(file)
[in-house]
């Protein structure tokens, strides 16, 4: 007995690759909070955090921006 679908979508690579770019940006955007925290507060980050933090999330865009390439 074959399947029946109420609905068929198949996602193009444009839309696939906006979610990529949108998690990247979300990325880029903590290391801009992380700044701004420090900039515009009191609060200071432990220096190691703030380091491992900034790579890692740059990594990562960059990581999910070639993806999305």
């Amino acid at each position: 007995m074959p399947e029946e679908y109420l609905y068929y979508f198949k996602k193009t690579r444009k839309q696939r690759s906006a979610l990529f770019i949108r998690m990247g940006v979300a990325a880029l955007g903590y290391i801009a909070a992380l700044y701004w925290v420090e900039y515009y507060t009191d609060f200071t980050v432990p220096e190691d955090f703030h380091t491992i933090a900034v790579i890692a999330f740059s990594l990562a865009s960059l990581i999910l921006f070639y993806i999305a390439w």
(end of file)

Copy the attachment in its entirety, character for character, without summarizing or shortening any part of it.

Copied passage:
[in-house]
């Protein structure tokens, strides 16, 4: 007995690759909070955090921006 679908979508690579770019940006955007925290507060980050933090999330865009390439 074959399947029946109420609905068929198949996602193009444009839309696939906006979610990529949108998690990247979300990325880029903590290391801009992380700044701004420090900039515009009191609060200071432990220096190691703030380091491992900034790579890692740059990594990562960059990581999910070639993806999305």
């Amino acid at each position: 007995m074959p399947e029946e679908y109420l609905y068929y979508f198949k996602k193009t690579r444009k839309q696939r690759s906006a979610l990529f770019i949108r998690m990247g940006v979300a990325a880029l955007g903590y290391i801009a909070a992380l700044y701004w925290v420090e900039y515009y507060t009191d609060f200071t980050v432990p220096e190691d955090f703030h380091t491992i933090a900034v790579i890692a999330f740059s990594l990562a865009s960059l990581i999910l921006f070639y993806i999305a390439w």